I’ve included two other alternatives to the ThermoPro TP 20 in this review to show you its relative value in the market place.
The first thermometer I want to discuss is the Tenergy Solis Digital Meat Thermometer. It is a six-probe Bluetooth meat thermometer that connects to your smart phone and tablet. I chose the Tenergy Thermometer as a representative of all of the similar Bluetooth meat thermometers on the market. The Soraken, the Nutri-Chef are a few of the thermometers with similar capabilities.
The Tenergy Solis Bluetooth meat thermometer is a nice thermometer that has both high and low temperature capabilities on all six of its probe channels. It is however restricted to the transmission range of the Bluetooth device you are using, so it loses out to the ThermoPro in terms of transmission length.
A Waterproof, WiFi and Cloud-Based Alternative to ThermoPro TP 20: The SmokeBloq Wireless Meat Thermometer
If you live in a region where it rains as much as where I live then you will appreciate the SmokeBloq Wireless Meat Thermometer.
It is a waterproof, cloud-based meat thermometer that connects to your home internet router and allows you to access it from anywhere through the cloud.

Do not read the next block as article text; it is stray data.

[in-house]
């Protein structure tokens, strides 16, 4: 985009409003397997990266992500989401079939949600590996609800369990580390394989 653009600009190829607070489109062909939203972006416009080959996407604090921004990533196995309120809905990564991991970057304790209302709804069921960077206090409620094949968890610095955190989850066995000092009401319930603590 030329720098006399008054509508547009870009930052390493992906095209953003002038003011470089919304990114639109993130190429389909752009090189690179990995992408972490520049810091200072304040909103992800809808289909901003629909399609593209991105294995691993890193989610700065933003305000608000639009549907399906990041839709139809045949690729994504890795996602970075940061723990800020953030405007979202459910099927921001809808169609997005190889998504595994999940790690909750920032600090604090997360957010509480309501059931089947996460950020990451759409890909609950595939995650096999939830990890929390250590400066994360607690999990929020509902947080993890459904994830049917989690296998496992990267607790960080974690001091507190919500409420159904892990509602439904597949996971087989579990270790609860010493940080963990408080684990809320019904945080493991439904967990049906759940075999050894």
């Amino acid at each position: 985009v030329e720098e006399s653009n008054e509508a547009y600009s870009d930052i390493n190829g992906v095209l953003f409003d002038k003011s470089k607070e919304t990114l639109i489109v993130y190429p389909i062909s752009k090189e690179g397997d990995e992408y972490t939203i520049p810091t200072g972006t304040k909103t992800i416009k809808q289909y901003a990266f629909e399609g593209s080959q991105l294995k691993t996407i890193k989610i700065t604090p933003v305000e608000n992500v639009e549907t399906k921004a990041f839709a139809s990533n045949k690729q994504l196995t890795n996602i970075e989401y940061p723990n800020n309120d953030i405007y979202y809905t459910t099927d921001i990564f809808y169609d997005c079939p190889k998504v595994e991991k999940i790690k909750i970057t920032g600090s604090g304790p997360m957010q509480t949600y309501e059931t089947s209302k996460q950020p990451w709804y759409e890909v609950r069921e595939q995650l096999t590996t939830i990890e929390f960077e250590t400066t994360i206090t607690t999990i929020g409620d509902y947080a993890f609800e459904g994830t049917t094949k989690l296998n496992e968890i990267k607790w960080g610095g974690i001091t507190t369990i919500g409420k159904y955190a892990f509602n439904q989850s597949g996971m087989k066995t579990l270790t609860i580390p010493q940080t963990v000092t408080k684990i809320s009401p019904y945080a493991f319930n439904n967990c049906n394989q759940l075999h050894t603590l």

I love this thermometer. As you can see it costs quite a bit more but actually is the least expensive of the weatherproof cloud-based meat thermometers on the market. If you do a lot of smoking and grilling in bad weather this is a great device to have. I’ve used it numerous times in the rain with no problems.
Final Thoughts on the ThermoPro TP 20 Meat Thermometer
The TP 20 meat thermometer does have a lot of features that are good to have in a bbq meat thermometer. I would say the one aspect that sets it apart from other wireless transmitter to receiver thermometers is the ability to set the low temperature alarm. If the Veken 4-probe meat thermometer had this feature then that would be a different story. The 300-foot wireless range on the TP 20 is as advertised. The temperature accuracy of the probes are good and the usability of the buttons on the transmitter aren’t too difficult after a few uses.
I would recommend this wireless meat thermometer if you don’t want to be reliant on a bluetooth device or have really bad WiFi or internet service where you are using it. It also is a better choice if you are using charcoal and wood for fuel and you need to maintain a certain temperature.
I wouldn’t recommend this thermometer if you don’t need to maintain a low temperature because you are using a propane or pellet grill. I think the Veken 4 probe meat thermometer would be better because of its lower price with more probes and a better wireless range.
I also wouldn’t recommend this thermometer if you do a lot of smoking and want to keep track of your cooks. I would then suggest a device like the SmokeBloq Wireless Thermometer, whose app keeps track of temperature and cooking history.
Thanks for reading my review of the ThermoPro TP 20 meat thermometer, now go grill something already!